COPD and cardiovascular disease: the missing link?

Cardiovascular disease is the most prevalent and significant comorbidity for people living with COPD. Hypotheses regarding mechanistic links between the two conditions have been emerging in recent years, yet we still have much left to learn.

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Destructive association

Unfortunately for those living with chronic obstructive pulmonary disease (COPD), comorbidities are pervasive and can be associated with worse outcomes than the condition alone. Of these comorbidities, cardiovascular disease (CVD) is known to be the most common and significant, with several studies demonstrating an increased risk of cardiovascular-related mortality in patients with COPD.1,2 So how do the two conditions interlink? Numerous mechanisms have been proposed over the years, including extracellular matrix destruction, abnormal cell repair, oxidative stress, and increased airway inflammation; all of which are linked to the recurrent damage caused by cigarette smoke. Vascular remodeling is also thought to have a direct impact on cardiac function, while airflow obstruction is an independent predictor of atherosclerosis. But in recent years, a new hypothesis has emerged.2  

A common factor

Elastin degradation is a critical process in the pathogenesis of emphysema, whereby cigarette smoke induced lung inflammation triggers destruction of elastin in alveolar walls by proteases. Researchers have previously demonstrated that arterial stiffness (a key biomarker of cardiovascular risk) in COPD is associated with elastin degradation in the skin. Is elastin degradation therefore a mechanistic link between COPD and CVD risk? Over the past few years this hypothesis has become increasingly accepted in the field. Researchers such as Rabinovich et al. have worked to demonstrate that in patients with COPD, excess elastin degradation relates to cardiovascular comorbidities, atherosclerosis, systemic inflammation and mortality. With no successful interventions to replace elastin loss currently available, and multiple other mechanisms likely to be involved, these results highlight an urgent need to gain a deeper understanding of COPD and CVD pathophysiology.2,3

Clinical implications

But what are the ramifications of comorbid CVD for COPD clinical practice? In contrast to mechanistic research findings, fewer advances have been made from a clinical practice perspective over the past decade. Concomitant CVD in those with COPD is linked to a host of negative outcomes, including an increased number of hospitalizations, a greater risk for all-cause and CVD mortality, and a reduced quality of life.4 Treatment of comorbid CVD unavoidably complicates the management of COPD, and this is exacerbated by the lack of clinical guidelines focused on this population. Current regulations state that CVD should be treated in those with COPD as it would be if they did not have the lung disease, leaving physicians in the dark about how to manage the comorbidity.5 If we directly juxtapose COPD with conditions such as kidney disease, diabetes and inflammatory arthritis, which have specific sets of guidelines regarding the screening and treatment of CVD, it’s evident that this highlights a clear unmet need. In addition, underdiagnosis and undertreatment of CVD in COPD remains ubiquitous. Without guideline recommendations physicians may not routinely assess cardiovascular health in those with COPD and may be uncertain of when and how to screen for comorbid CVD.4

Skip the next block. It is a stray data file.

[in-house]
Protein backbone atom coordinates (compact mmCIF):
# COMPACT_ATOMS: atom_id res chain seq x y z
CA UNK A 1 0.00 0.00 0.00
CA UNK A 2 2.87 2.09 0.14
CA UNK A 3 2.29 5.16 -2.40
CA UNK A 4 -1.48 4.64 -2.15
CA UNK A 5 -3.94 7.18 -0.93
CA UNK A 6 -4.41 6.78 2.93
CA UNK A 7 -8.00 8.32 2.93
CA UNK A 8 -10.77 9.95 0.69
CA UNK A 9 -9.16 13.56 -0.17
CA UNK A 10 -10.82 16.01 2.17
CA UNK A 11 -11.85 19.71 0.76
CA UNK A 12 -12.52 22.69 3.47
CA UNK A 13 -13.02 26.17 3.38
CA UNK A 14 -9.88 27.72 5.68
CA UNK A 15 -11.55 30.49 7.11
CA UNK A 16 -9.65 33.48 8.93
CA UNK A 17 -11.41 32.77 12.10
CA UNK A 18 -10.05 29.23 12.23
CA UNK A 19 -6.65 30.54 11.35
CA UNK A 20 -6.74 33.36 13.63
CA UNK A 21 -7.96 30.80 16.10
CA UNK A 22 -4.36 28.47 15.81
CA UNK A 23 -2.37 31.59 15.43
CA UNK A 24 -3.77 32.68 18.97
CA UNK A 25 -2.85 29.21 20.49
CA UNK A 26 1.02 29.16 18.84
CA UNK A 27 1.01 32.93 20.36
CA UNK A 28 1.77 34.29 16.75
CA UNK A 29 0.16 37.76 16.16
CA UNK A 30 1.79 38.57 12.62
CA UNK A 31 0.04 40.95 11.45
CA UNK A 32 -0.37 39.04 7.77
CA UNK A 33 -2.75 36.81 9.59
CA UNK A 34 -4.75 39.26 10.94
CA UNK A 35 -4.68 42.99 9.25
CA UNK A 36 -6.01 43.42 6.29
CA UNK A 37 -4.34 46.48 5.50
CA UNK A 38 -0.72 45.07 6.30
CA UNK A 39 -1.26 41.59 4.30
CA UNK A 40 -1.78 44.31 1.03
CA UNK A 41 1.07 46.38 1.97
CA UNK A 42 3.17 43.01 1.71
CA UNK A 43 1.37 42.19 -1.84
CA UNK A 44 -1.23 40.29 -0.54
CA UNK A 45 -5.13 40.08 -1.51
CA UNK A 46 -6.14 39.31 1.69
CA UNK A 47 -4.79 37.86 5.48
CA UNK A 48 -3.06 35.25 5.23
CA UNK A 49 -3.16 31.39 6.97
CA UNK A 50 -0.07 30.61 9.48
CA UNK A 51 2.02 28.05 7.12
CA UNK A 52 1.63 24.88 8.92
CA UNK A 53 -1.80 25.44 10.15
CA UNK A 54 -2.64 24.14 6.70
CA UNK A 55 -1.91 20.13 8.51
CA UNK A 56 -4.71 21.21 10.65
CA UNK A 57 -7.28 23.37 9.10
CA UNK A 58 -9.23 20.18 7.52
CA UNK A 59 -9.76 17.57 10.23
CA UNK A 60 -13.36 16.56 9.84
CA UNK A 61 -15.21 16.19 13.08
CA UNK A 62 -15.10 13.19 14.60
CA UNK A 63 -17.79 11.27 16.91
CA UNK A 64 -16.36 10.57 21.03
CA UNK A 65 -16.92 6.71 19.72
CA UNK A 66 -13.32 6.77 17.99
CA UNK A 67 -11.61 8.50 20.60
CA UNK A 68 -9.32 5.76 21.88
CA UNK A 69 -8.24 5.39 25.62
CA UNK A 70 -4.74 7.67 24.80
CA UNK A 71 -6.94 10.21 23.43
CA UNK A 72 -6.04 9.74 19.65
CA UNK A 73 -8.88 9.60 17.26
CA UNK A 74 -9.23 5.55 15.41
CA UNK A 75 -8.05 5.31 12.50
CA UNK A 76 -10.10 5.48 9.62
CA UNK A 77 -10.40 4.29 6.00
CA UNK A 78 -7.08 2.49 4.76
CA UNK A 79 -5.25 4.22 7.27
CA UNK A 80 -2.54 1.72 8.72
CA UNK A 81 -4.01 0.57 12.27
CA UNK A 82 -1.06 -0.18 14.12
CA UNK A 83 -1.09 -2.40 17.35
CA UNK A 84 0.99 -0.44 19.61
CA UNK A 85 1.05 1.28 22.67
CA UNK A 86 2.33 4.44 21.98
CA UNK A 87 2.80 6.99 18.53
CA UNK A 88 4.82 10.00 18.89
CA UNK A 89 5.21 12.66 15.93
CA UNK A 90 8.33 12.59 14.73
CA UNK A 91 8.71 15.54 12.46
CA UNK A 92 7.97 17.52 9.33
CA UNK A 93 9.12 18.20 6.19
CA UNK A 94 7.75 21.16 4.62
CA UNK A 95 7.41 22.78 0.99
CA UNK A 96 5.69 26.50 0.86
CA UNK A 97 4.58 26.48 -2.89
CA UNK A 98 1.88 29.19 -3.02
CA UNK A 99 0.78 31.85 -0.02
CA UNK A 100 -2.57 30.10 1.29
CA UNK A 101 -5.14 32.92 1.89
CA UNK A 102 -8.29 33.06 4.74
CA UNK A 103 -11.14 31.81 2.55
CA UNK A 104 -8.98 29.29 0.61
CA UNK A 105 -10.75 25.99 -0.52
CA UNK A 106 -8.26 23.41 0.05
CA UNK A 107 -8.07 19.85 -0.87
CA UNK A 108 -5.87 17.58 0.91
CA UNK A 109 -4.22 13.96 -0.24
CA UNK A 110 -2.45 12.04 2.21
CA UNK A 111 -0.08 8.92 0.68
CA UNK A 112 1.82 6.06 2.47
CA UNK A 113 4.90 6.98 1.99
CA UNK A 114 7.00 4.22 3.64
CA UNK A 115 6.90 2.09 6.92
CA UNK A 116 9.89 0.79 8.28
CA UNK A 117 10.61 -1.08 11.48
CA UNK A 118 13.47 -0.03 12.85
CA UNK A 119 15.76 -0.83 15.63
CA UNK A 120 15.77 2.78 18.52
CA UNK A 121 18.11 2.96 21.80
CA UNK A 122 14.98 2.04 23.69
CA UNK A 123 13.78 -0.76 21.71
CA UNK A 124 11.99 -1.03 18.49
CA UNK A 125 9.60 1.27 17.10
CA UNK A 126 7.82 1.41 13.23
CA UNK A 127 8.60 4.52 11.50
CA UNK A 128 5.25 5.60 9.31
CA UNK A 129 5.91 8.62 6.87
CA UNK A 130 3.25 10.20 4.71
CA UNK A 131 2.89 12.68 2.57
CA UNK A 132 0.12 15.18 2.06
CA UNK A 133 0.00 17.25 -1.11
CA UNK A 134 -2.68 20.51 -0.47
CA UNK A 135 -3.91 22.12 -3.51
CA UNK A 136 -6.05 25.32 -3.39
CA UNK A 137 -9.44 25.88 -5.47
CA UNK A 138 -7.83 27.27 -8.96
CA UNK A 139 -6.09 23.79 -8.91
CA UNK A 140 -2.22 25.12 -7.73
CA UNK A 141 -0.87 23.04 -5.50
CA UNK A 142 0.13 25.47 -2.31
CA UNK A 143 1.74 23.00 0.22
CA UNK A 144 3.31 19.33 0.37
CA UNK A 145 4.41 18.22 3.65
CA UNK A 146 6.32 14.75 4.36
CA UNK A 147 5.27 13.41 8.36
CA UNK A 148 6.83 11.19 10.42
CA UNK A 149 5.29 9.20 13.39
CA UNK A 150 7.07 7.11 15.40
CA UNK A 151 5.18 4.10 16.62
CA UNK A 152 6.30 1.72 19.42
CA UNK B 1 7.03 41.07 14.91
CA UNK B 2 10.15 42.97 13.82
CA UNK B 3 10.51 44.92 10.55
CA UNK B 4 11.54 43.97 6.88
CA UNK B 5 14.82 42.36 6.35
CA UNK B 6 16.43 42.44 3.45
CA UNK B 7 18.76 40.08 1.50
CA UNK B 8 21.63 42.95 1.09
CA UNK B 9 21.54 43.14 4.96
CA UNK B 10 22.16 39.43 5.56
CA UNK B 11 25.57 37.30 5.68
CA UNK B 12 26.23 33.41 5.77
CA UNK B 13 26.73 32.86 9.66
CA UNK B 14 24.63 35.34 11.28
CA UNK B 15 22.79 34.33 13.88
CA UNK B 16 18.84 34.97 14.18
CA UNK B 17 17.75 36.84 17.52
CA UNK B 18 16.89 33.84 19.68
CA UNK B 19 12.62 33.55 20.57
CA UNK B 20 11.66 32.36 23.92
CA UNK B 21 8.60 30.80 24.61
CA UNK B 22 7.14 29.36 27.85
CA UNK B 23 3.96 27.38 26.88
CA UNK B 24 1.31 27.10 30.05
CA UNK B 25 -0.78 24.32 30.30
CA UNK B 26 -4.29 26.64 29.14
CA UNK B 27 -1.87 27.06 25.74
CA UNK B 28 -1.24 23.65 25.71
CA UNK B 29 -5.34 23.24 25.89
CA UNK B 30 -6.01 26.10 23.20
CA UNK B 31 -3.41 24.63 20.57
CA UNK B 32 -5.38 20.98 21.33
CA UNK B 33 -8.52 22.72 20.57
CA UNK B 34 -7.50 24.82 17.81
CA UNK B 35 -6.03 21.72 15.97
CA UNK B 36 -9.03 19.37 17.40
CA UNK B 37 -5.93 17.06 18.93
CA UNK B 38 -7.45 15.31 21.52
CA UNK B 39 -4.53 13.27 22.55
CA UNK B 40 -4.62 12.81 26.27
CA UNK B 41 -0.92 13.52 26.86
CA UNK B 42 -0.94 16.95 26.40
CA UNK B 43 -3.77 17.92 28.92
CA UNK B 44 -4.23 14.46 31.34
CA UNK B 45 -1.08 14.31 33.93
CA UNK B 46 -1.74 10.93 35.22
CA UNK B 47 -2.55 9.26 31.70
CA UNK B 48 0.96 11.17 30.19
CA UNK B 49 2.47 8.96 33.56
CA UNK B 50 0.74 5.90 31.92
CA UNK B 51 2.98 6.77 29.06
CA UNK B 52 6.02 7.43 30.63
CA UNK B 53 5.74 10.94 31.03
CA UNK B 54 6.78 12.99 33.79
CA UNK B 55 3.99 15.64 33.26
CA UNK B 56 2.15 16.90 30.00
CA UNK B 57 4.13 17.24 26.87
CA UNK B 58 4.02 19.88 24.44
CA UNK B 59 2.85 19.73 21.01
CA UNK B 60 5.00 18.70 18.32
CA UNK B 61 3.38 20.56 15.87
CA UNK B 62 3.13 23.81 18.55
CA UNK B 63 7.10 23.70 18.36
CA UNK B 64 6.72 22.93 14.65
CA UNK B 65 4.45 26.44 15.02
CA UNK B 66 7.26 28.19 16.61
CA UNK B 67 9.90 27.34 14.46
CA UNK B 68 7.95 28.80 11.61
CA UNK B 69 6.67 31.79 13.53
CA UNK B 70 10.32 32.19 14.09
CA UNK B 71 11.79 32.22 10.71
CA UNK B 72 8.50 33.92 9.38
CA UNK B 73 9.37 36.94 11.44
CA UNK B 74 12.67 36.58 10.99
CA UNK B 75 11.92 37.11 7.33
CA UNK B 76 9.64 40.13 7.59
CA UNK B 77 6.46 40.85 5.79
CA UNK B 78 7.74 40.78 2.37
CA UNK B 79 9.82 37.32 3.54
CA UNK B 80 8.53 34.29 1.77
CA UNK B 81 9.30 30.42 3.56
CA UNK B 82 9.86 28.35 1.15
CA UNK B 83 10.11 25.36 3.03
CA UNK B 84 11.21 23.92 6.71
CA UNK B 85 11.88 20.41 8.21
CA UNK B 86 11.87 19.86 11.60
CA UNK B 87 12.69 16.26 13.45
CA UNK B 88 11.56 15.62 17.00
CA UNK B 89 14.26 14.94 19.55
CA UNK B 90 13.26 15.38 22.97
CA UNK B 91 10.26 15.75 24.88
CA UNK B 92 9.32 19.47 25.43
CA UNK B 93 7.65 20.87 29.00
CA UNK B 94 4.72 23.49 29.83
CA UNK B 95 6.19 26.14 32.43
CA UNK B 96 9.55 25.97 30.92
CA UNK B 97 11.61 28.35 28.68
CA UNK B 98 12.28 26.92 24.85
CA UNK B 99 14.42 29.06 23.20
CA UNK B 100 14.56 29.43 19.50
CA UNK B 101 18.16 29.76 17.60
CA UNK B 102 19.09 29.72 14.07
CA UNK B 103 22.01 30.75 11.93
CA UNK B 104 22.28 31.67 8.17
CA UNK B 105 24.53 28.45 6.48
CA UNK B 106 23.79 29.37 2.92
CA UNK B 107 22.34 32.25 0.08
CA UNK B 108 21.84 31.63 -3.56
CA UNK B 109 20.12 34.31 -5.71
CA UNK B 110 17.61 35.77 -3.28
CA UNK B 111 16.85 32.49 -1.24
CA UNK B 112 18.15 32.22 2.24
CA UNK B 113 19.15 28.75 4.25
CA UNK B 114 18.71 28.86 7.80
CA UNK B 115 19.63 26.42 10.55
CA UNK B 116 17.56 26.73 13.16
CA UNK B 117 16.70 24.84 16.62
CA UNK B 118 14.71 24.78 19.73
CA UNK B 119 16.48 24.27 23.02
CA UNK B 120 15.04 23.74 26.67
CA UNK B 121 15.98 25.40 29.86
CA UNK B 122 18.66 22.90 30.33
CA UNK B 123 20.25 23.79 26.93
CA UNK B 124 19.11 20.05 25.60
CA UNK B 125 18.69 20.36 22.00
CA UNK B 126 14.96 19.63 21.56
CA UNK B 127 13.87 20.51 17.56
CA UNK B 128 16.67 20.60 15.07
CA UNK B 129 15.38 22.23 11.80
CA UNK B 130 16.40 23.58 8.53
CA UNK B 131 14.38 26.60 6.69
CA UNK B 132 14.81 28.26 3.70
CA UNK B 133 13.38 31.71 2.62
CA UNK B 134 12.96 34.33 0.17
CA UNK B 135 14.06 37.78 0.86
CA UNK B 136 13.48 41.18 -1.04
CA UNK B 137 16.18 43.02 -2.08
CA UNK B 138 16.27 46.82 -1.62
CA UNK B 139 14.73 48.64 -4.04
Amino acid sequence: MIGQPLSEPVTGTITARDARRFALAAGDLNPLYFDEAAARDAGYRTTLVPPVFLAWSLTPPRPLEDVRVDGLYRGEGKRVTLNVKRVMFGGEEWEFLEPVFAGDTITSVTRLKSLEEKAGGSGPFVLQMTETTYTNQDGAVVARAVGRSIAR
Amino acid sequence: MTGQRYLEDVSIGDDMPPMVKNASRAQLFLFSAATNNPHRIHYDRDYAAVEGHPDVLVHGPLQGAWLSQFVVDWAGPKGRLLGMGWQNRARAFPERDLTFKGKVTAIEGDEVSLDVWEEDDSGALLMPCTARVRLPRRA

A clear unmet need

For those living with COPD and concomitant CVD, there is an opportunity for earlier intervention and primary prevention, either with routine screening implemented in primary care settings, or collaboration with specialist clinics. Alongside this, the development of more detailed evidence-based comorbidity guidelines is critical to provide physicians with the relevant recommendations to help ensure these patients receive a better quality of care.4 Explore more about COPD in our article, COPD and autoimmunity.



  1. Rabe KF et al. Eur Respir Rev 2018; 27: 180057.
  2. Bafadhel M and Russell REK. Eur Respir J 2016; 47: 1307–1309.
  3. Rabinovich RA et al. Eur Respir J 2016; 47: 1365–1373.
  4. Morgan AD et al. Ther Adv Respir Dis 2018; 12: 1753465817750524.
  5. GOLD. Global strategy for the diagnosis, management, and prevention of chronic obstructive pulmonary disease. 2019 report. Available at: Accessed: December 2019

January 2020 RESP 41994

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